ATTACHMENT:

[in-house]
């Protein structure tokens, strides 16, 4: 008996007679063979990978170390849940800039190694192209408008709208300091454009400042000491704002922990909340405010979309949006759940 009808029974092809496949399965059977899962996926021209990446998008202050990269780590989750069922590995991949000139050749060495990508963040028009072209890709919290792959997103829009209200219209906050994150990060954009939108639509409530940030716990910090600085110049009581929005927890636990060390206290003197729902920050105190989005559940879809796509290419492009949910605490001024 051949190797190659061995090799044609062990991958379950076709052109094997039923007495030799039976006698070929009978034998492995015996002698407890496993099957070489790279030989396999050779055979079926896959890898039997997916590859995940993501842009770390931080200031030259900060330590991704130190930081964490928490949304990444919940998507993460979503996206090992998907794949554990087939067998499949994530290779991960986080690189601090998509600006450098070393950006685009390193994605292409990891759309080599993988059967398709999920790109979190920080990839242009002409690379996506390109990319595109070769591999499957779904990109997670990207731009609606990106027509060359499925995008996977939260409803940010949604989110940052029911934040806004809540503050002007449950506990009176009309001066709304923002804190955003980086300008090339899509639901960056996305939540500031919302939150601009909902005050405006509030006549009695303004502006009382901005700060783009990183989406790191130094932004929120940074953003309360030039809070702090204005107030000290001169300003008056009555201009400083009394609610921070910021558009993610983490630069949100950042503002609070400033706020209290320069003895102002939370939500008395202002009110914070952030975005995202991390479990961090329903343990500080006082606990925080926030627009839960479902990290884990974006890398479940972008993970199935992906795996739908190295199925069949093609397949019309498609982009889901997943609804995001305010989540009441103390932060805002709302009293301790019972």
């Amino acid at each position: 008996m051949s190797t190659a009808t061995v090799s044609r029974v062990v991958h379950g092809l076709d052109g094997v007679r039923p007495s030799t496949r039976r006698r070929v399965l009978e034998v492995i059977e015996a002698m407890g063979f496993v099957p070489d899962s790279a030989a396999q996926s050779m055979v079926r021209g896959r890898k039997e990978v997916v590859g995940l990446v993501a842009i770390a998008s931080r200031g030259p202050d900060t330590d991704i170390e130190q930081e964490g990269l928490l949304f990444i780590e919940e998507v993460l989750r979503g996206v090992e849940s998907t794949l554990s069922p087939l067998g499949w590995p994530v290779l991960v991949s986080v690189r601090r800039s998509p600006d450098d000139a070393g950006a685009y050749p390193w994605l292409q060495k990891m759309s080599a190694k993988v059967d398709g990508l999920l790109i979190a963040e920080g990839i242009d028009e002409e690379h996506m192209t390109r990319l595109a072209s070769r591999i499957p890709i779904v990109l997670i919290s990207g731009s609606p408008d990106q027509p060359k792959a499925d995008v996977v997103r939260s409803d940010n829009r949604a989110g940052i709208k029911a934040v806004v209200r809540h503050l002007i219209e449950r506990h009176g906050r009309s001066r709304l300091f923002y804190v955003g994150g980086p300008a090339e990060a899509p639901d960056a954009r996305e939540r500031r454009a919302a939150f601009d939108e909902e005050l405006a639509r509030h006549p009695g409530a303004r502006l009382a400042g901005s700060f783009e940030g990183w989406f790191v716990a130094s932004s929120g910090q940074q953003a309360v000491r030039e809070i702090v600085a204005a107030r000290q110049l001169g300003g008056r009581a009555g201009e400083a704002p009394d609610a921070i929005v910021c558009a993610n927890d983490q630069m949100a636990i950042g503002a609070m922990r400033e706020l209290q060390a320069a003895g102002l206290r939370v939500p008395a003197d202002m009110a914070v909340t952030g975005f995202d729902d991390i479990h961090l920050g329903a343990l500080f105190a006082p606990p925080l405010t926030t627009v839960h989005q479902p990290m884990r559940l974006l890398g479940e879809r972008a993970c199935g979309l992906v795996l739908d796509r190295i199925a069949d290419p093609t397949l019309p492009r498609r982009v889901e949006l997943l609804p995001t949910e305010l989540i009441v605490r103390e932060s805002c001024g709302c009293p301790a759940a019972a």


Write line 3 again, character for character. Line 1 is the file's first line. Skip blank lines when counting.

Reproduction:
């Amino acid at each position: 008996m051949s190797t190659a009808t061995v090799s044609r029974v062990v991958h379950g092809l076709d052109g094997v007679r039923p007495s030799t496949r039976r006698r070929v399965l009978e034998v492995i059977e015996a002698m407890g063979f496993v099957p070489d899962s790279a030989a396999q996926s050779m055979v079926r021209g896959r890898k039997e990978v997916v590859g995940l990446v993501a842009i770390a998008s931080r200031g030259p202050d900060t330590d991704i170390e130190q930081e964490g990269l928490l949304f990444i780590e919940e998507v993460l989750r979503g996206v090992e849940s998907t794949l554990s069922p087939l067998g499949w590995p994530v290779l991960v991949s986080v690189r601090r800039s998509p600006d450098d000139a070393g950006a685009y050749p390193w994605l292409q060495k990891m759309s080599a190694k993988v059967d398709g990508l999920l790109i979190a963040e920080g990839i242009d028009e002409e690379h996506m192209t390109r990319l595109a072209s070769r591999i499957p890709i779904v990109l997670i919290s990207g731009s609606p408008d990106q027509p060359k792959a499925d995008v996977v997103r939260s409803d940010n829009r949604a989110g940052i709208k029911a934040v806004v209200r809540h503050l002007i219209e449950r506990h009176g906050r009309s001066r709304l300091f923002y804190v955003g994150g980086p300008a090339e990060a899509p639901d960056a954009r996305e939540r500031r454009a919302a939150f601009d939108e909902e005050l405006a639509r509030h006549p009695g409530a303004r502006l009382a400042g901005s700060f783009e940030g990183w989406f790191v716990a130094s932004s929120g910090q940074q953003a309360v000491r030039e809070i702090v600085a204005a107030r000290q110049l001169g300003g008056r009581a009555g201009e400083a704002p009394d609610a921070i929005v910021c558009a993610n927890d983490q630069m949100a636990i950042g503002a609070m922990r400033e706020l209290q060390a320069a003895g102002l206290r939370v939500p008395a003197d202002m009110a914070v909340t952030g975005f995202d729902d991390i479990h961090l920050g329903a343990l500080f105190a006082p606990p925080l405010t926030t627009v839960h989005q479902p990290m884990r559940l974006l890398g479940e879809r972008a993970c199935g979309l992906v795996l739908d796509r190295i199925a069949d290419p093609t397949l019309p492009r498609r982009v889901e949006l997943l609804p995001t949910e305010l989540i009441v605490r103390e932060s805002c001024g709302c009293p301790a759940a019972a």